Gov't wants to lease Holywell landTuesday, June 16, 2020
BY KIMONE THOMPSON
GOVERNMENT is seeking to lease a seven-acre plot of land at Holywell in the Blue and John Crow Mountains National Park, a protected area which was inscribed on the UNESCO World Heritage List in 2015.
Bid documents obtained by the Jamaica Observer indicate that the property is being offered for the purpose of a single-family dwelling house for a term of 25 years, at a rate of $120,000 per year.
The land is identified as part of Holywell (Forest Hut), in Hardware Gap, St Andrew. It is approximately 3.8 kilometres west of the Newcastle army base and is located on the western side of the Newcastle to Green Hill Parochial Road. The southern side borders the car park of Holywell Recreation Park.
The offer notice on the National Land Agency (NLA) website says the winning bid is to be announced today at the agency’s North Street office.
The Jamaica Conservation Development Trust (JCDT), which manages the park on the Government’s behalf, is not amused and has written to Commissioner of Lands Elizabeth Stair outlining its “strenuous objection” to the move.
“We are disturbed that the NLA is offering land for lease within the national park and buffer zone of the World Heritage Site... We strongly object to the offer of land for lease (i) within the national park and (ii) at the particular location indicated within the NLA request for submission of offers for lease of land at Holywell,” said the letter signed by Executive Director Dr Susan Otuokon.
The JCDT argues that using the land for a private development will bring the World Heritage Site status into question by UNESCO and its World Heritage Committee in terms of Jamaica’s commitment to the World Heritage Convention.
It argues further that the land proposed to be leased for constructing a private dwelling is one of the few remaining sites in the area under good forest cover and will require the clearing of trees to establish a house.
“This certainly is not in keeping with the objectives of protecting the natural forest within the national park... leasing land within the national park to private individuals is not supportive of the broad objectives of the national park which are to protect biodiversity, ecosystem services, and provide recreational and educational opportunities for the public,” the JCDT said.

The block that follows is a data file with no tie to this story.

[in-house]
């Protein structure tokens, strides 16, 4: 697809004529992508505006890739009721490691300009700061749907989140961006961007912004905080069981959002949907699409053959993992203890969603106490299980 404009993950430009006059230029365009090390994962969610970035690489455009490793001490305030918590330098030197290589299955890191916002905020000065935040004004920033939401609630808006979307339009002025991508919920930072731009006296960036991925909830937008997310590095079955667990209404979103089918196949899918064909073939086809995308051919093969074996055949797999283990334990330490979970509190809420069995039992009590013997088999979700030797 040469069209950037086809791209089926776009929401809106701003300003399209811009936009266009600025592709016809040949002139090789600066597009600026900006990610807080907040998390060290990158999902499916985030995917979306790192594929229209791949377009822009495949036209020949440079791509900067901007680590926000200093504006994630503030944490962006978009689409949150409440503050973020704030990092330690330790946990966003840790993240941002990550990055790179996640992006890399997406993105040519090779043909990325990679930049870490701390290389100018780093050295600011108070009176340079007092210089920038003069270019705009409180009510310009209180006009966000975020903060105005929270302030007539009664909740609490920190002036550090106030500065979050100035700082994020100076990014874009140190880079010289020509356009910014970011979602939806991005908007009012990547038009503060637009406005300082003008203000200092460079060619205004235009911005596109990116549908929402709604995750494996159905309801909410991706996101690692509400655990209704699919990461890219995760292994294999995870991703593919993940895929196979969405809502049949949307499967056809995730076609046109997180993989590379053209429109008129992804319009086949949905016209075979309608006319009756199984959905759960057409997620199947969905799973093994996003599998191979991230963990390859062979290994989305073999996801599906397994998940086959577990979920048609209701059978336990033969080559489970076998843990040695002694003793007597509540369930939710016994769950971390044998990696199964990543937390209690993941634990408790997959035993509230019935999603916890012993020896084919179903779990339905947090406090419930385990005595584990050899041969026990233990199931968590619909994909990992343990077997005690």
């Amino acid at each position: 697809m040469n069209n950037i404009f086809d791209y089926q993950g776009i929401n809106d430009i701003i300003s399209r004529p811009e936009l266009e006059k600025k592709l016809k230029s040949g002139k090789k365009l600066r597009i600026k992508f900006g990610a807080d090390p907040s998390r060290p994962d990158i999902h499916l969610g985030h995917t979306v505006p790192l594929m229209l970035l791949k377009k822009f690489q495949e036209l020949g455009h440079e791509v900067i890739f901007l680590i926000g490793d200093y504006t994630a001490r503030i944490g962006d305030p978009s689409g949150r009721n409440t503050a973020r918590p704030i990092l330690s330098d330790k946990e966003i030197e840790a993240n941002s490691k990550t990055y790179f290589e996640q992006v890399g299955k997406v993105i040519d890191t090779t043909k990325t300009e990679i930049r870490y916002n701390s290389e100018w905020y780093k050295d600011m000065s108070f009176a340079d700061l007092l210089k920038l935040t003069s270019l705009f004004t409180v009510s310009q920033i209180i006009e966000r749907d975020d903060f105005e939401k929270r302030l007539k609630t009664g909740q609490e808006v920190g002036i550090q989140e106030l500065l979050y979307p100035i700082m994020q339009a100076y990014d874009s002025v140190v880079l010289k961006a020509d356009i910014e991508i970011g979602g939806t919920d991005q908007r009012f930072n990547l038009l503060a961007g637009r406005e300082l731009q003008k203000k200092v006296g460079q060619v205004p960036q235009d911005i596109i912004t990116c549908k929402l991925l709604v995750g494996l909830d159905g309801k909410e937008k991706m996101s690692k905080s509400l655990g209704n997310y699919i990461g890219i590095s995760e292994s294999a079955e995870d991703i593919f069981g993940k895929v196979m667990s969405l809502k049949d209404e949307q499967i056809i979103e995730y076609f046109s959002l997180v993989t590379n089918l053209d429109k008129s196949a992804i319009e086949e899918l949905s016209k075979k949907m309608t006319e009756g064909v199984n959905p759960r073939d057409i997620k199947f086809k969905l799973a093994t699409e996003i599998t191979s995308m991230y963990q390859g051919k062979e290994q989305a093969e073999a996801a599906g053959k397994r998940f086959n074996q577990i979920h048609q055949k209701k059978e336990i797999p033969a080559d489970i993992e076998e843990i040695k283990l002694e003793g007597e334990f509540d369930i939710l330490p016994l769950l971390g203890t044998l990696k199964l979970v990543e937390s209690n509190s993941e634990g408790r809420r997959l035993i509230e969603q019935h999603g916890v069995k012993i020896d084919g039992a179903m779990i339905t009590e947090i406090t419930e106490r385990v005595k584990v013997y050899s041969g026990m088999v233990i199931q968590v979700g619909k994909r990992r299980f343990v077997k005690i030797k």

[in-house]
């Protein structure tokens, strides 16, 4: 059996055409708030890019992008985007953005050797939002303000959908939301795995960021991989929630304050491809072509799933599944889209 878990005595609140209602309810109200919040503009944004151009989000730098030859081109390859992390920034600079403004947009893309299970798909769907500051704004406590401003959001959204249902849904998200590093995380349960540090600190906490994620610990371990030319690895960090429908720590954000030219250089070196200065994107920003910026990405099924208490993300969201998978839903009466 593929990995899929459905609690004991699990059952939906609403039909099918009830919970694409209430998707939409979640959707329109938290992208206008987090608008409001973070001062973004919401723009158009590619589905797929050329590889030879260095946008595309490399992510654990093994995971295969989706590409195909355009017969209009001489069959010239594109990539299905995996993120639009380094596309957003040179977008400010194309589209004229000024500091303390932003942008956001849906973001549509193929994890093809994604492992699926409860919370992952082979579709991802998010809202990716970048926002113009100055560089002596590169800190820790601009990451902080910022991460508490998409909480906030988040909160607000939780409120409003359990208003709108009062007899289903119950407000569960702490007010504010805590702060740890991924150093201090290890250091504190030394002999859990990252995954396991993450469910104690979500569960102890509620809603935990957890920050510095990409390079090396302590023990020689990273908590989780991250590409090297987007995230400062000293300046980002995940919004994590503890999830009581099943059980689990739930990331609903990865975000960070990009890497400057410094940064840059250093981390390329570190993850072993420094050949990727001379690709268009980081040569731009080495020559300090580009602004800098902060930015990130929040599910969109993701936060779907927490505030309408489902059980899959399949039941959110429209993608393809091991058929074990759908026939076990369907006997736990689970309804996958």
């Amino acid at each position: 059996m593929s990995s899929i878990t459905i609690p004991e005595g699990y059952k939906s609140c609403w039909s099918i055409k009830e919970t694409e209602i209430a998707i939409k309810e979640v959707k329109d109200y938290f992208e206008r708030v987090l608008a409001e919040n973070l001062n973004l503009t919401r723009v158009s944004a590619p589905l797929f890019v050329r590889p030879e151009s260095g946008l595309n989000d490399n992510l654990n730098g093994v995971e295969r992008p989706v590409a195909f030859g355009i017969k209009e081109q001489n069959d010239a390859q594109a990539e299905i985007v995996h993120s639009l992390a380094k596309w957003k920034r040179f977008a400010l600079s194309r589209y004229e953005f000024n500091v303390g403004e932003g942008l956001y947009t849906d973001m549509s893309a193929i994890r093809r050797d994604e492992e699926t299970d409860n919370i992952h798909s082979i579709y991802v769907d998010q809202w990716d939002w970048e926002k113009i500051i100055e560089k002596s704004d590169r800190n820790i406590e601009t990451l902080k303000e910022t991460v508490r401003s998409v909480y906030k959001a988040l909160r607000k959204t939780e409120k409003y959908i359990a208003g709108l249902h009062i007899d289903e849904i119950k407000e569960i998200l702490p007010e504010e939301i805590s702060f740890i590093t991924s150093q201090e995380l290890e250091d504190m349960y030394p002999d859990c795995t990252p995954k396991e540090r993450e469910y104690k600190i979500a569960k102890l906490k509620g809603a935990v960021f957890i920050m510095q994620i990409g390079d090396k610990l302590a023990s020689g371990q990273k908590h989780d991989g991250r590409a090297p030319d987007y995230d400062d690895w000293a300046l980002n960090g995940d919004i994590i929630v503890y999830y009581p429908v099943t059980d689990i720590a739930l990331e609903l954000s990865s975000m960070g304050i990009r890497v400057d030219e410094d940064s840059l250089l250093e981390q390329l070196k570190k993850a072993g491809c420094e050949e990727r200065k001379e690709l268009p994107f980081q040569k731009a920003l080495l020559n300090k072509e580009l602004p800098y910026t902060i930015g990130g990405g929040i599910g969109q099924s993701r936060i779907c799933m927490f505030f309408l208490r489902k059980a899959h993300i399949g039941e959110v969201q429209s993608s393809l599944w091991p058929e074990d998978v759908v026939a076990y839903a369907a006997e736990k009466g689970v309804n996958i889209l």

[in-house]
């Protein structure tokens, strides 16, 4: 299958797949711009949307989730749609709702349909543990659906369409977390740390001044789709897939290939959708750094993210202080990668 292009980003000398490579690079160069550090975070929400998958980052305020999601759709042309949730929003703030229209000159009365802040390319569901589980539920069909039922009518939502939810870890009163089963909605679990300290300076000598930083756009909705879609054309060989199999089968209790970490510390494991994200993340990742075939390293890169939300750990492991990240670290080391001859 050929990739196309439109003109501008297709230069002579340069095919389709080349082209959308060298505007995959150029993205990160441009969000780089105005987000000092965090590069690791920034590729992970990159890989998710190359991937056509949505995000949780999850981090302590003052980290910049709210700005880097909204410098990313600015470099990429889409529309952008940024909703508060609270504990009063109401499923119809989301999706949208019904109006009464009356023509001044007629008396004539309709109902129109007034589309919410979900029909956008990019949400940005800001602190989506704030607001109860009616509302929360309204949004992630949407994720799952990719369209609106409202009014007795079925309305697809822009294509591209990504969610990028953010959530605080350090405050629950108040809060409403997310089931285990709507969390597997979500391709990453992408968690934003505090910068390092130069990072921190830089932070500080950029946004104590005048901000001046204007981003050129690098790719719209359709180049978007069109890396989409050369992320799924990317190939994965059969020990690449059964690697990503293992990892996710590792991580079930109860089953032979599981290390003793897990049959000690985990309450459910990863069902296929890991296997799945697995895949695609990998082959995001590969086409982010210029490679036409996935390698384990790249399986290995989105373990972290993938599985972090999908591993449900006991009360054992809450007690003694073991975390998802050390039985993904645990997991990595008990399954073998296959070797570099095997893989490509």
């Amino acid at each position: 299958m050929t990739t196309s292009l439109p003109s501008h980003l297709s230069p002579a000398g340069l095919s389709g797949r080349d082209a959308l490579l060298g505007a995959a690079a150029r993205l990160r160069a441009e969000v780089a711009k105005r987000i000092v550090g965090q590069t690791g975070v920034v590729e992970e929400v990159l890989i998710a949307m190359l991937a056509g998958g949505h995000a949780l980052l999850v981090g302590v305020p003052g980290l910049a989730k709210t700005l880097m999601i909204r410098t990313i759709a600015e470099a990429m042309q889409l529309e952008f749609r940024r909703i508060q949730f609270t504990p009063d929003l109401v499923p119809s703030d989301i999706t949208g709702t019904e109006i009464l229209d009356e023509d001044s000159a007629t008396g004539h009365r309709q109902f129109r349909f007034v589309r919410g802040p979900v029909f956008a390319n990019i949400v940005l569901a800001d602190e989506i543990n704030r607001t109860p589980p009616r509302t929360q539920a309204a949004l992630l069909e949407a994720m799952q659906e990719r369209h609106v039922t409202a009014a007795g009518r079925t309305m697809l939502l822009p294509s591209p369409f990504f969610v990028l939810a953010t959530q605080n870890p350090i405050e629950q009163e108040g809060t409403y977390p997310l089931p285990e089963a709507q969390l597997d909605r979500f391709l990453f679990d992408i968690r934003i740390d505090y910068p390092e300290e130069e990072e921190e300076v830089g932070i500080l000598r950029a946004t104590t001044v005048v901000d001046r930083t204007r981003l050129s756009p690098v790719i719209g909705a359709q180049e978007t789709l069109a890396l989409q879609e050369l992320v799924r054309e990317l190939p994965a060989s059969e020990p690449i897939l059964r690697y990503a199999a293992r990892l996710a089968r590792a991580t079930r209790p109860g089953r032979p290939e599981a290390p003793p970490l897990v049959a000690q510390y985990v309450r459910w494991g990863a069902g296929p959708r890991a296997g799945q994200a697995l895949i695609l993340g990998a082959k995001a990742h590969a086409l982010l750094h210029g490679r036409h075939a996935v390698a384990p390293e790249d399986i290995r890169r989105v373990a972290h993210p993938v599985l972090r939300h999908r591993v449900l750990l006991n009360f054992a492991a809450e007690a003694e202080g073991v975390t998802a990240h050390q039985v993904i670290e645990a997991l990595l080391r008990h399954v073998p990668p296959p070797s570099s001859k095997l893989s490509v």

The trust alleged in its 11-point letter — copied to the defacto environment minister, Prime Minister Andrew Holness and a string of Cabinet ministers and agency heads — that a government minister from Holness’s Jamaica Labour Party is an interested party.
“The national park legislation and management plan are not supportive of the type of private development proposed in the form of a privately owned home,” the JCDT contended, adding that “leasing land to a private individual within the national park sets a bad precedent, and poor management of land under existing leases prior to national park designation does not augur well for management of land under the proposed lease.”
The Blue and John Mountains National Park is a protected area under the Natural Resources Conservation Authority Act, Forestry Act and the Jamaica National Heritage Trust Act.
Under the NRCA Act, a protected area is any area of land or water… which may… preserve any object (whether animate or inanimate) or unusual combination of elements of the natural environment that is of aesthetic, educational, historical or scientific interest.
The Forestry Act says it is any area required for protection from a number of purposes including flood and landslide protection, soil protection, erosion, maintenance of water supply and protection of amenities, flora and fauna. In protected areas, the following land uses are prohibited or strictly regulated: cultivation, grazing, burning, clearing of vegetation.
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